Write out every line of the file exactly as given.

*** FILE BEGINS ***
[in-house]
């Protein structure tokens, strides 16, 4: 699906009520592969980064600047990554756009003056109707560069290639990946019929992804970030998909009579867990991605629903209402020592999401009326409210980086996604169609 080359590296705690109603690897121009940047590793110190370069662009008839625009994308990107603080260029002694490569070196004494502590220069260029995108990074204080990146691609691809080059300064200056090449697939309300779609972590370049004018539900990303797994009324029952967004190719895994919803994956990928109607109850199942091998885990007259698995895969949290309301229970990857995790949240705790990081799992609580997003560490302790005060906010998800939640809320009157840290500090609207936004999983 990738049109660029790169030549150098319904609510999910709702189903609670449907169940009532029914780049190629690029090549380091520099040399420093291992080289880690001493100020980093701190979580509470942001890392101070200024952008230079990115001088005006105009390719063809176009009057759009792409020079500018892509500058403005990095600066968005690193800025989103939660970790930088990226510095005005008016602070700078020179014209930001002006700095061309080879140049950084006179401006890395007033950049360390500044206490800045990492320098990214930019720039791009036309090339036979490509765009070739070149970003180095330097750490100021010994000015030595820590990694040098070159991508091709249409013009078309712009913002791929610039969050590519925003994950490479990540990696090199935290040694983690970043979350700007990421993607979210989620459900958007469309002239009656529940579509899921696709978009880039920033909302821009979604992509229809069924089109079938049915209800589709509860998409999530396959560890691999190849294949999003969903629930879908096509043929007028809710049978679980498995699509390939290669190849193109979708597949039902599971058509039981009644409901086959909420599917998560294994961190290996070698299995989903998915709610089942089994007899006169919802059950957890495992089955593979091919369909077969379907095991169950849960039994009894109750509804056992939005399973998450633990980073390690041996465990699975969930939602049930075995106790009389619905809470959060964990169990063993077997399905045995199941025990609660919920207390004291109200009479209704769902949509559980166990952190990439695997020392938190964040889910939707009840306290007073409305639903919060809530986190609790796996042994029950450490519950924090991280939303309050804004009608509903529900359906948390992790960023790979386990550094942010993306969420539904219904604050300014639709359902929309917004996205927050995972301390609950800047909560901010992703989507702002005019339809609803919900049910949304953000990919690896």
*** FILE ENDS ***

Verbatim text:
[in-house]
């Protein structure tokens, strides 16, 4: 699906009520592969980064600047990554756009003056109707560069290639990946019929992804970030998909009579867990991605629903209402020592999401009326409210980086996604169609 080359590296705690109603690897121009940047590793110190370069662009008839625009994308990107603080260029002694490569070196004494502590220069260029995108990074204080990146691609691809080059300064200056090449697939309300779609972590370049004018539900990303797994009324029952967004190719895994919803994956990928109607109850199942091998885990007259698995895969949290309301229970990857995790949240705790990081799992609580997003560490302790005060906010998800939640809320009157840290500090609207936004999983 990738049109660029790169030549150098319904609510999910709702189903609670449907169940009532029914780049190629690029090549380091520099040399420093291992080289880690001493100020980093701190979580509470942001890392101070200024952008230079990115001088005006105009390719063809176009009057759009792409020079500018892509500058403005990095600066968005690193800025989103939660970790930088990226510095005005008016602070700078020179014209930001002006700095061309080879140049950084006179401006890395007033950049360390500044206490800045990492320098990214930019720039791009036309090339036979490509765009070739070149970003180095330097750490100021010994000015030595820590990694040098070159991508091709249409013009078309712009913002791929610039969050590519925003994950490479990540990696090199935290040694983690970043979350700007990421993607979210989620459900958007469309002239009656529940579509899921696709978009880039920033909302821009979604992509229809069924089109079938049915209800589709509860998409999530396959560890691999190849294949999003969903629930879908096509043929007028809710049978679980498995699509390939290669190849193109979708597949039902599971058509039981009644409901086959909420599917998560294994961190290996070698299995989903998915709610089942089994007899006169919802059950957890495992089955593979091919369909077969379907095991169950849960039994009894109750509804056992939005399973998450633990980073390690041996465990699975969930939602049930075995106790009389619905809470959060964990169990063993077997399905045995199941025990609660919920207390004291109200009479209704769902949509559980166990952190990439695997020392938190964040889910939707009840306290007073409305639903919060809530986190609790796996042994029950450490519950924090991280939303309050804004009608509903529900359906948390992790960023790979386990550094942010993306969420539904219904604050300014639709359902929309917004996205927050995972301390609950800047909560901010992703989507702002005019339809609803919900049910949304953000990919690896």